Tikal is cool, worth seeing, and only for extreme athletes. Even our two guys couldn’t take the last temple anymore. And they are almost 30 years younger.
For me it is often very interesting in other ways, when I stand there, watch and wait. Often someone comes, sits next to me, chats for a while, and then the next one comes. Some also simply talk about themselves, their families or life experiences. I get the relevant information about the sights: Who, when, in which century, what, and so on, from waiting guides. And free of charge. Well, and seldom someone gets on your nerves. I can’t leave and say: “Sorry, I’m going to see the ceramics”.
In the evening we reached Florés, Petén. A cute, very touristy little village on an island with a bridge access. We found a cheap hotel with parking possibility on the backside, which was only accessible via a road that was obviously flooded with water for a long time. Well, it happened, what had to happen after such a strenuous day: The stones slippery like black ice, the rear wheel of the thick one slid away, and the thick one with Toshi lay in the water. Jesse, who couldn’t brake behind us any more, was down too.What a shock. Of course I was afraid that something might have happened to them. Fortunately nothing had happened to Jesse and Toshi. Something had broken off Jesse’s bike. But nothing that can’t be repaired.
It was a really long and exhausting day for the two of us. We were no longer capable of more than dinner and an evening beer. Especially since my cold was still a problem for me. The two boys even went kayaking. One hour for free was included in the hostel price. But the kayaks are leaking, and Jesse almost sank.
Rather little recovered and I still sickly, it went on the next morning. Our destination was Cobán.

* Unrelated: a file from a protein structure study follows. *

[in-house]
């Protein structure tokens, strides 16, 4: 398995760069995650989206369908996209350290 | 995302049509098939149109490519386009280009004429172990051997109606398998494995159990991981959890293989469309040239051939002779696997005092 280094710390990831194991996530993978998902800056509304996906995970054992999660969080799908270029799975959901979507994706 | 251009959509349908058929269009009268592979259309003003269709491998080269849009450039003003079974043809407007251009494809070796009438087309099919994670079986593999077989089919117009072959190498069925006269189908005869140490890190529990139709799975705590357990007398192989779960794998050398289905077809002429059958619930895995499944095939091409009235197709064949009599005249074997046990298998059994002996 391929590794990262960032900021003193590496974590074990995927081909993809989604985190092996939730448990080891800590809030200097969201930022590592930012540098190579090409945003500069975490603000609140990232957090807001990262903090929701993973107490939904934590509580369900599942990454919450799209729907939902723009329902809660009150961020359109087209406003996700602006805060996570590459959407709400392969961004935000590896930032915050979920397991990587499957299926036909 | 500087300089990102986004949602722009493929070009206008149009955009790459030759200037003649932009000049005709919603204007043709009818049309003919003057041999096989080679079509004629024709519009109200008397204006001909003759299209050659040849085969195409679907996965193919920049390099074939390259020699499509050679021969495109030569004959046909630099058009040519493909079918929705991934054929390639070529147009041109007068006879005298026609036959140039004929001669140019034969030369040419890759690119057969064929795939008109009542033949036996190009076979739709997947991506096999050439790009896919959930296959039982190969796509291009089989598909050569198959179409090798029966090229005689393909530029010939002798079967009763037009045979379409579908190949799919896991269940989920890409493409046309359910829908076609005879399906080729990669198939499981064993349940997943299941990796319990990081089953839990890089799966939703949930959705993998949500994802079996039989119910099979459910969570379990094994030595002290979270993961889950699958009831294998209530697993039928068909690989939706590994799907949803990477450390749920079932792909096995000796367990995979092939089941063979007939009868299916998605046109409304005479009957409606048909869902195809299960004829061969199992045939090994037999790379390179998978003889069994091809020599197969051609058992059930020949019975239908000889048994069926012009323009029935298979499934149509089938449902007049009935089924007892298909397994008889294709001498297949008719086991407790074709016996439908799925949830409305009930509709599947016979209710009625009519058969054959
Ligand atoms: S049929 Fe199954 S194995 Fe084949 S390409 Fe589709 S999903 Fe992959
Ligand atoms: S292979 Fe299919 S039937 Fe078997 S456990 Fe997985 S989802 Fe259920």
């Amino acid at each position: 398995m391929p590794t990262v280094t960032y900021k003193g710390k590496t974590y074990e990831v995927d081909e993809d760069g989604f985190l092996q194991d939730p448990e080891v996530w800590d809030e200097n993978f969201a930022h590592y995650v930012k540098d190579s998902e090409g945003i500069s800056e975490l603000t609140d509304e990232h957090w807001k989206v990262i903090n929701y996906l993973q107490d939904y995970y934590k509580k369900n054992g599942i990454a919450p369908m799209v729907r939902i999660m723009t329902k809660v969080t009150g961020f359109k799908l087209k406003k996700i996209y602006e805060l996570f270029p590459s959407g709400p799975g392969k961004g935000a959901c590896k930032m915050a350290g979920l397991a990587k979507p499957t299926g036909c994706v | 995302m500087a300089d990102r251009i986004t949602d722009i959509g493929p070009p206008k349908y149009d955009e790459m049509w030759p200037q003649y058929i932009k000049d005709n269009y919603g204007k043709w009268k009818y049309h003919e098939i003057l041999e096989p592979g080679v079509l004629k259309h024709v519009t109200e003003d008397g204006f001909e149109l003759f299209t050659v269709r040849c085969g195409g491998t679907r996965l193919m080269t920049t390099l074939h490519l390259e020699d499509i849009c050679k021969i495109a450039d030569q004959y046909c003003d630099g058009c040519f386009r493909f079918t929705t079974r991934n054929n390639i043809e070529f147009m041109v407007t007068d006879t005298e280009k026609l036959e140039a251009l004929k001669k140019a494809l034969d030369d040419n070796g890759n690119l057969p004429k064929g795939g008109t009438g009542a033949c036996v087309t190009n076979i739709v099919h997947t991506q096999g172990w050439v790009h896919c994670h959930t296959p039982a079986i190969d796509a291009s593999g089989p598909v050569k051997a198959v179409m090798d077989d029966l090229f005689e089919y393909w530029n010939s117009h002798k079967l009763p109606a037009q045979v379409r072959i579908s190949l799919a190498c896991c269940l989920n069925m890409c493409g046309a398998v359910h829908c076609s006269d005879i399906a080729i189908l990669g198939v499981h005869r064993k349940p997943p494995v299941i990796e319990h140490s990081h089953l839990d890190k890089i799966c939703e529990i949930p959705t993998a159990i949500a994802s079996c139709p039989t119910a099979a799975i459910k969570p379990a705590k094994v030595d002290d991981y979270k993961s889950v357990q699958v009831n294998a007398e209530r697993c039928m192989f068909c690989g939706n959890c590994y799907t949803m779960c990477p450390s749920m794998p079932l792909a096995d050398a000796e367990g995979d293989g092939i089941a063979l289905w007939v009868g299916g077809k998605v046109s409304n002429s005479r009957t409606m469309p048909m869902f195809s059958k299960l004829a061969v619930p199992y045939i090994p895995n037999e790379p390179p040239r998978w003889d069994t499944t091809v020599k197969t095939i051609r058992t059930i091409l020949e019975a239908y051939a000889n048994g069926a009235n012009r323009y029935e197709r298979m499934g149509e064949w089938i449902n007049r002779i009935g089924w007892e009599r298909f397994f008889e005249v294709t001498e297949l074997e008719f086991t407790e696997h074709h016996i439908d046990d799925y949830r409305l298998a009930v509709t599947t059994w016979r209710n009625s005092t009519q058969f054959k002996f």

After a few things done in the city of San Benito, a horror road began. One of the worst things we have mastered so far. 10km sharp stones, broken asphalt, deep big holes filled with water, with sandy sections and often the choice between plague and cholera. Sacrifice motorcycle or sidecar.
Each blow resembled a blow to the neck. Everything hurt in the end. Especially the legs, which only danced around in the sidecar. Everything got mixed up down there in the hem. From sheer anger, tension and pain I had to cry constantly. Then it got better, but not good. For the route to Coban the navigation system had calculated 3.5 hours. At the end we need 7.5 hours to get to our hostel in Coban.
And as if it wasn’t enough, the hostel was full. We could only have camped, which the two guys did. But both of us couldn’t do that anymore. Toshi physically, I physically and psychologically at the end. Next door we checked into a bad and expensive hotel. Firstly, because we didn’t want to look for anything else, and secondly, because the boys continued driving in the morning and we wanted to say goodbye to them.
Well, for the umpteenth time: That’s the price you pay if you don’t stop in time and exceed your own limits. Old topic, new dress.
It was difficult for us to say goodbye to both of them. We were a great team! But on the other hand, we also realized once again what travelling means to us. Slowly let things have an effect on you. Use your strength to budget. Adjust the travel speed to the team and crew, so that not everyone is dead tired in the end, and then also exhaustion accidents happen.
To our great joy we could stay the next day here in the Hostel Casa Tenango. And after Felix from Backnang and his 5 year old son Silas exchanged their room on the ground floor for the one on the first floor, everything was perfect. A house lovingly run by a widowed Gualtematekan woman with a nice team. A small home for 3 days.
We regenerate slowly. Order us, our cargo and our souls. Organize some things for tomorrow’s journey. Some belts came to the tailor. Have new stickers made. A drinking backpack bought for Toshi. Ten handmade spokes for the wheelchair bought for two euros. Laundry washed, wheelchair cleaned. Coffee bought. Because this is where the coffee is grown. Delicious cardamom coffee purchased. Mhhhh!
Tomorrow we go to a ranch further south, where the rarely seen Quetzal, a bird, is supposed to appear in the morning, because it lies in a biotope. It is the symbol of Guatemala and adorns every banknote in Guatemala. It would be great if we were lucky!
All the best to the world of Heike and Toshi from Cobán Guatemala!